Coeure Says Negative Rate Eased Policy Without Hurting Markets

The European Central Bank’s negative deposit rate has successfully eased monetary policy without hampering money markets, Executive Board member Benoit Coeure said.

“It seems fair to say that the lowering of policy rates, with the deposit rate moving into negative territory, has provided an appropriate monetary policy stimulus to the euro area economy, comforted the forward guidance of the ECB, and contributed to some reduction in market fragmentation, without having an adverse impact on the functioning of money markets,” Coeure said in a speech in Frankfurt yesterday.

The ECB is the first major central bank using negative interest rates to stimulate an economy suffering from weak growth and low inflation. While the rate on unsecured overnight lending among banks dropped below zero last month in response to the ECB’s June cut in the deposit rate, the volume of transactions has remained substantially stable.

“As the money market settles in negative territory, and other market segments start experiencing negative yields, we now have to make sure that the broader market community is prepared to cope with this new environment,” Coeure said.

Yields on the two-year notes of Germany, France and six other European countries are below zero after the ECB reinforced a June stimulus package with further easing. Last week’s decision included a cut in the benchmark interest rate to a record-low 0.05 percent, a reduction in the deposit rate to minus 0.2 percent and an asset-purchase program.

Uncharted Territory

Speaking at the annual dinner of the ECB’s Money Market Contact Group, Coeure said that the Frankfurt-based institution has “entered practically uncharted territory.” At the same time, he said the move below zero was necessary to maintain room between the ECB’s different interest rates.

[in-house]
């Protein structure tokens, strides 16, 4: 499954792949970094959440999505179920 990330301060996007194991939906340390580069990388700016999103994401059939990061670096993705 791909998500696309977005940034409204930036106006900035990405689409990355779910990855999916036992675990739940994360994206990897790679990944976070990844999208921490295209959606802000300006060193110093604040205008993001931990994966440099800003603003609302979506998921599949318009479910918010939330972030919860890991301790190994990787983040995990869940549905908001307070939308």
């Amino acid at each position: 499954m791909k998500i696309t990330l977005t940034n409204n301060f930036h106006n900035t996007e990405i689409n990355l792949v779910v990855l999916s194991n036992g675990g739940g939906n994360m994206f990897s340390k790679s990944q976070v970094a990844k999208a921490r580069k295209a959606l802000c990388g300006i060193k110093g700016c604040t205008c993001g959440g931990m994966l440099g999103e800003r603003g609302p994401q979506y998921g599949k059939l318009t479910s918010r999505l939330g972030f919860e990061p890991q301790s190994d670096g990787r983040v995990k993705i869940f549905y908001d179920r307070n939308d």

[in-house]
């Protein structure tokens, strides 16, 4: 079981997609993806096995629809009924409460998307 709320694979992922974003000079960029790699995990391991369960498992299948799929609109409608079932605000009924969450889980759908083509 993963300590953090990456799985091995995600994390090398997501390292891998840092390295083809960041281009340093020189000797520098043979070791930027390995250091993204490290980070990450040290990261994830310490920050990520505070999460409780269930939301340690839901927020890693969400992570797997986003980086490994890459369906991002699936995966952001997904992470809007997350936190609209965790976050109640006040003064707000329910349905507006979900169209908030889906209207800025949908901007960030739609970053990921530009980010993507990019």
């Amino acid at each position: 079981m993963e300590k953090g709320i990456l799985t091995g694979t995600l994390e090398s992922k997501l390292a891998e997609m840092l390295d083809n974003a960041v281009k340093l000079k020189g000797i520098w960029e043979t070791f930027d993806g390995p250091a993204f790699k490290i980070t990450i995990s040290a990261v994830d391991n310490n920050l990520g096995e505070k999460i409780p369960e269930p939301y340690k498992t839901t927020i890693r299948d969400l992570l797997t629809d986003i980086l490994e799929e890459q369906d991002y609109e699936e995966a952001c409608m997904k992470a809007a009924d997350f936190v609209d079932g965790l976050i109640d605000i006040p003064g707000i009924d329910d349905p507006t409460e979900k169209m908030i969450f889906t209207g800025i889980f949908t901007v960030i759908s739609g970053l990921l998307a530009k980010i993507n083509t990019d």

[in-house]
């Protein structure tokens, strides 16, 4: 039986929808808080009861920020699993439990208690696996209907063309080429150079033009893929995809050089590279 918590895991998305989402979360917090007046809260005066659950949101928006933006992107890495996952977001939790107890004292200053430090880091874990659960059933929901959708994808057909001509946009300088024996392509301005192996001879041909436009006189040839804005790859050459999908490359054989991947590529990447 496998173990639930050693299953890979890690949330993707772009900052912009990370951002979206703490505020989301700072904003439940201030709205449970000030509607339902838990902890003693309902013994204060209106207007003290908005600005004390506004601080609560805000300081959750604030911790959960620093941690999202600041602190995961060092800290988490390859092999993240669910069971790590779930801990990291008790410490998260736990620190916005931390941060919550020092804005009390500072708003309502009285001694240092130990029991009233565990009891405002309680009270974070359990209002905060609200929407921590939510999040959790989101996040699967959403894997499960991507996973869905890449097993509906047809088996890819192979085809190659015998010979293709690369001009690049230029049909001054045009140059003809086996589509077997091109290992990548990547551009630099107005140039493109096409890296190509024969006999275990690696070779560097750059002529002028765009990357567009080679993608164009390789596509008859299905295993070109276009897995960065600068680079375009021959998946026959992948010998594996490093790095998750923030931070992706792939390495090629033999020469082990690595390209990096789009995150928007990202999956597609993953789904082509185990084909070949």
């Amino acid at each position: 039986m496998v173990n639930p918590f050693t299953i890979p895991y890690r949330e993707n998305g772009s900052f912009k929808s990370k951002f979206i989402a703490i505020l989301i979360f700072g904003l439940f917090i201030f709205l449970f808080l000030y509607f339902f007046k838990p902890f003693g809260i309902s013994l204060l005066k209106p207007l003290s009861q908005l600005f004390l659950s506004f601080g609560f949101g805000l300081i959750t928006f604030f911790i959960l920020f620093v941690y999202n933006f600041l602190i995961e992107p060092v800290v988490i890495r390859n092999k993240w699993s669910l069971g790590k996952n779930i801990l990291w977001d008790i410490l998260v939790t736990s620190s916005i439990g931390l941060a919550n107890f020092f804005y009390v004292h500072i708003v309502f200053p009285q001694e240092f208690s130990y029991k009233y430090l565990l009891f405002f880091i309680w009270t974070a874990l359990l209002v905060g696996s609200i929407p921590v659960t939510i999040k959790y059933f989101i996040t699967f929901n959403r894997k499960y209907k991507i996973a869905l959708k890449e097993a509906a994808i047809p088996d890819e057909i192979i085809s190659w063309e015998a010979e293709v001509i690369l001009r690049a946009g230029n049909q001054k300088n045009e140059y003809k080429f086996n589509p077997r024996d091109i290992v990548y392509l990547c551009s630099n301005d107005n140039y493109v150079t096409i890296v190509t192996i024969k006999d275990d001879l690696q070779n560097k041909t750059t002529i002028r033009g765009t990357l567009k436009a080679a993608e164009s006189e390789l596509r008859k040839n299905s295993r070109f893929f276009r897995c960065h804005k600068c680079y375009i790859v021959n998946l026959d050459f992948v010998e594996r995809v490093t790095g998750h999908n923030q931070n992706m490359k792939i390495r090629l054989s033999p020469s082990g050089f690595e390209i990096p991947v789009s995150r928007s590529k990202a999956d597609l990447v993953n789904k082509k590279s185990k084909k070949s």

“It is important to keep a spread between the main refinancing and the deposit rate in order to support market activity,” he said. “Having an active interbank market is important to obtain price signals about the transmission of policy rates into the economy. It is also important to reduce banks’ excessive reliance on central bank money.”

While Coeure acknowledged concerns that the ECB’s policy of low interest rates is likely to induce excessive risk-taking and create new bubbles in the euro area, he said monetary policy cannot respond to such risks in view of persistently low inflation. Consumer prices increased 0.3 percent in August from a year earlier, compared with the ECB’s goal of just below 2 percent.

“It is therefore the task of macro-prudential policies to deal with potential financial imbalances,” he said. “As we enter an extended period of low interest rates, we must stand ready to use to their full extent the new macro-prudential instruments that the national competent authorities and the ECB are now entrusted with.”

The ECB will gain the authority to impose measures from capital buffers to risk-weightings on lenders when it becomes the euro-area bank supervisor on Nov. 4.

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